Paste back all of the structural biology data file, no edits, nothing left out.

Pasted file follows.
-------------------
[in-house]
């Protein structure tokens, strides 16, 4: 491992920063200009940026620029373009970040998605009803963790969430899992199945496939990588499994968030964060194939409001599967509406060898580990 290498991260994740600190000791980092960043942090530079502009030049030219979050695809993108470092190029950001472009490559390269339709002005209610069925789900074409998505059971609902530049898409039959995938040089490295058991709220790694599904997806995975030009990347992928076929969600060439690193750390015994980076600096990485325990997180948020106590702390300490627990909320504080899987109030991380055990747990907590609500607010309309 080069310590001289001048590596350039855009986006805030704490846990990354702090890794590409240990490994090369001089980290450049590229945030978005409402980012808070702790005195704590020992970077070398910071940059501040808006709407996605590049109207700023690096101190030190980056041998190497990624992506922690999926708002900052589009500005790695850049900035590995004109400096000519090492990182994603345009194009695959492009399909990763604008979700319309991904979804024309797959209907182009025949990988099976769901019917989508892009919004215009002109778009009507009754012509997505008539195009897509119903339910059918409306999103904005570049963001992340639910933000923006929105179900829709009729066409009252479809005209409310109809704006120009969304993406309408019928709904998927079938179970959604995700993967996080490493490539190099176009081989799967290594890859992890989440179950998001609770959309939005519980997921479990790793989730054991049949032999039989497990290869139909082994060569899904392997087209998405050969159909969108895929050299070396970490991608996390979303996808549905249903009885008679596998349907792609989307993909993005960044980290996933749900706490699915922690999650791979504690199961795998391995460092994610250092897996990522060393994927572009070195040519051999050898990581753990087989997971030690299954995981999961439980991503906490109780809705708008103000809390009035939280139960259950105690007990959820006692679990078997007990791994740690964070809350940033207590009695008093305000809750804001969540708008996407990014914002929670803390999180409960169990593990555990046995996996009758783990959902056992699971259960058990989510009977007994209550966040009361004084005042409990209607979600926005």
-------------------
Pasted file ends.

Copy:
[in-house]
């Protein structure tokens, strides 16, 4: 491992920063200009940026620029373009970040998605009803963790969430899992199945496939990588499994968030964060194939409001599967509406060898580990 290498991260994740600190000791980092960043942090530079502009030049030219979050695809993108470092190029950001472009490559390269339709002005209610069925789900074409998505059971609902530049898409039959995938040089490295058991709220790694599904997806995975030009990347992928076929969600060439690193750390015994980076600096990485325990997180948020106590702390300490627990909320504080899987109030991380055990747990907590609500607010309309 080069310590001289001048590596350039855009986006805030704490846990990354702090890794590409240990490994090369001089980290450049590229945030978005409402980012808070702790005195704590020992970077070398910071940059501040808006709407996605590049109207700023690096101190030190980056041998190497990624992506922690999926708002900052589009500005790695850049900035590995004109400096000519090492990182994603345009194009695959492009399909990763604008979700319309991904979804024309797959209907182009025949990988099976769901019917989508892009919004215009002109778009009507009754012509997505008539195009897509119903339910059918409306999103904005570049963001992340639910933000923006929105179900829709009729066409009252479809005209409310109809704006120009969304993406309408019928709904998927079938179970959604995700993967996080490493490539190099176009081989799967290594890859992890989440179950998001609770959309939005519980997921479990790793989730054991049949032999039989497990290869139909082994060569899904392997087209998405050969159909969108895929050299070396970490991608996390979303996808549905249903009885008679596998349907792609989307993909993005960044980290996933749900706490699915922690999650791979504690199961795998391995460092994610250092897996990522060393994927572009070195040519051999050898990581753990087989997971030690299954995981999961439980991503906490109780809705708008103000809390009035939280139960259950105690007990959820006692679990078997007990791994740690964070809350940033207590009695008093305000809750804001969540708008996407990014914002929670803390999180409960169990593990555990046995996996009758783990959902056992699971259960058990989510009977007994209550966040009361004084005042409990209607979600926005």